“There needs to be discussion among people who think of themselves as white. They need to unpack that language, that history, that social position and see what it really offers them, and what it takes away from them…White people don’t want to hear about race because the don’t want to be called “racists” or they cannot see how they are responsible for something they didn’t do.”
— From “Why I Don’t Want to Talk About Race” by Steven Locke
“The more I talked to women about permission and consent, the more I saw how rare it was, even for “good” men or “conscious” men to show this kind of concern over a woman’s experience. Often I would talk to women for hours before we had sex, because I refused to move forward if there was even the slightest doubt about it being a true “yes”. The more I stressed the importance of communication with women I was with, the better my experiences became. The more I slowed down our interaction and brought awareness to speaking our desires, the hotter we would get for each other.
I started having experiences that were incredibly fulfilling both sexually and emotionally. Women would tell their friends about me. One even joked about starting a yelp page and writing me a 5-star review.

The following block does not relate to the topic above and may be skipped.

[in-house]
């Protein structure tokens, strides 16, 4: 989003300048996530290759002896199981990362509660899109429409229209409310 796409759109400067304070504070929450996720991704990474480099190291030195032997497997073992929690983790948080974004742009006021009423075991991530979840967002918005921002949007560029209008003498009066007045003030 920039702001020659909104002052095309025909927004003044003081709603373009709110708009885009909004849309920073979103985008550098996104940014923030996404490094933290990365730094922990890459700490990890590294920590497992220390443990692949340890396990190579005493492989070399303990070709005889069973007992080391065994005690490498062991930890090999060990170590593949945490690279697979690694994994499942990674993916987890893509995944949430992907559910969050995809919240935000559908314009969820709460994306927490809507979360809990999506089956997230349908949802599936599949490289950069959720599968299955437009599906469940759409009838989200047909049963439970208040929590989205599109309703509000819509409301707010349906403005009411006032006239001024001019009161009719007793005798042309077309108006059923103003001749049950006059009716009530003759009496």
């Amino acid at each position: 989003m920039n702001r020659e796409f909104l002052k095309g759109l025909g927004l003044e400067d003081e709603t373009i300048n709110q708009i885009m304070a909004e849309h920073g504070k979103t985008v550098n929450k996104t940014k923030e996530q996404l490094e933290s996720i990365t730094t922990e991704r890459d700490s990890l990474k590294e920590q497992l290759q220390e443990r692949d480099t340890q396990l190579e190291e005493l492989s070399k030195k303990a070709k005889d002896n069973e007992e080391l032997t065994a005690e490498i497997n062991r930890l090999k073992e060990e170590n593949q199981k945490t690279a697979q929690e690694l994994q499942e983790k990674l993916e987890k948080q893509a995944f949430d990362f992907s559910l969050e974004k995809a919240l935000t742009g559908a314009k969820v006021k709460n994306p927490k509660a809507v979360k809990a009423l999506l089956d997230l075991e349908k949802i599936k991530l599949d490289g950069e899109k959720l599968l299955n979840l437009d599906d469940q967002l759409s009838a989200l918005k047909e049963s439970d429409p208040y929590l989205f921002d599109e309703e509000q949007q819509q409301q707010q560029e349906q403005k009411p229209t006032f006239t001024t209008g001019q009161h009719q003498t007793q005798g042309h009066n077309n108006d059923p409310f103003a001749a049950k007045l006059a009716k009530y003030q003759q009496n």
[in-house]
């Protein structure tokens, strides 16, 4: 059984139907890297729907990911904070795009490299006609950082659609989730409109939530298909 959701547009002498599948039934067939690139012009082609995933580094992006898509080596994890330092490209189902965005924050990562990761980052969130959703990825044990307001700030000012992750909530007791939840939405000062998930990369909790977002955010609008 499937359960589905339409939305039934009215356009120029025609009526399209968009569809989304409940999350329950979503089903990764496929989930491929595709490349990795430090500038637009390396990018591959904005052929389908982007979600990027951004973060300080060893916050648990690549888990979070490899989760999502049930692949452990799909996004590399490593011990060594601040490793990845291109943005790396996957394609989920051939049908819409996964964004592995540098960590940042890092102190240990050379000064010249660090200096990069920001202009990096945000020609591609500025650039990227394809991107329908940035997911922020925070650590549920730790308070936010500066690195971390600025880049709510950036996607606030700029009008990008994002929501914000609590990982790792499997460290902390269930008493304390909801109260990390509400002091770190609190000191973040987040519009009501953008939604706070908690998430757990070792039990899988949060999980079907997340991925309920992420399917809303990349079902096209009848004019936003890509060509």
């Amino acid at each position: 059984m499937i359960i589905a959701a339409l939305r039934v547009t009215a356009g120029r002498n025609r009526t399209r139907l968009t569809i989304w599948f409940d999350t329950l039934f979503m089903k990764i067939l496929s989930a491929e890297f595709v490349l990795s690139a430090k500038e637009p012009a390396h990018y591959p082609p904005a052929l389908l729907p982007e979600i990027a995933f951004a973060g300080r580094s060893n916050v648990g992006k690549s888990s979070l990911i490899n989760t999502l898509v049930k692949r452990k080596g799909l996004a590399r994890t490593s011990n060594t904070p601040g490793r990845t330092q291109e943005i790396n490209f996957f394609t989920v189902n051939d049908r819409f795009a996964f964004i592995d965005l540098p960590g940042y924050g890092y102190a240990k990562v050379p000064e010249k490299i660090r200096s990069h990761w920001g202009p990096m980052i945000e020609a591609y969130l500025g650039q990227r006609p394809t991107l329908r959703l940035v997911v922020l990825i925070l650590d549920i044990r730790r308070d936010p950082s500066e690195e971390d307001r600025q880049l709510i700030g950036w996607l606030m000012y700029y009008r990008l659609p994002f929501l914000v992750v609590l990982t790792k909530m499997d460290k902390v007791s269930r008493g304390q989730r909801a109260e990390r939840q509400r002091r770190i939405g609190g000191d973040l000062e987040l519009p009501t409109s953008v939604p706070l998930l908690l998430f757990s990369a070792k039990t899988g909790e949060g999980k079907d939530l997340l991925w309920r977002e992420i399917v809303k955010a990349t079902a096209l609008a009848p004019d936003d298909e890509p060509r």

And yet, when I would explain this to men and enroll them in the idea of allowing a woman’s desires to lead the interaction versus their agenda for sex, I would occasionally get the comment “but that sounds so lame”.”
— From “I Promise It’s Not Lame to Ask a Woman for Permission” by David Booda
“My son couldn’t contain his excitement showing off the dress to the only two kids playing…your daughter and her friend. He skipped and twirled and chased them for ten minutes shouting, “Do you like my dress? I’m wearing a dress! Can I play with you? Will you play with me?”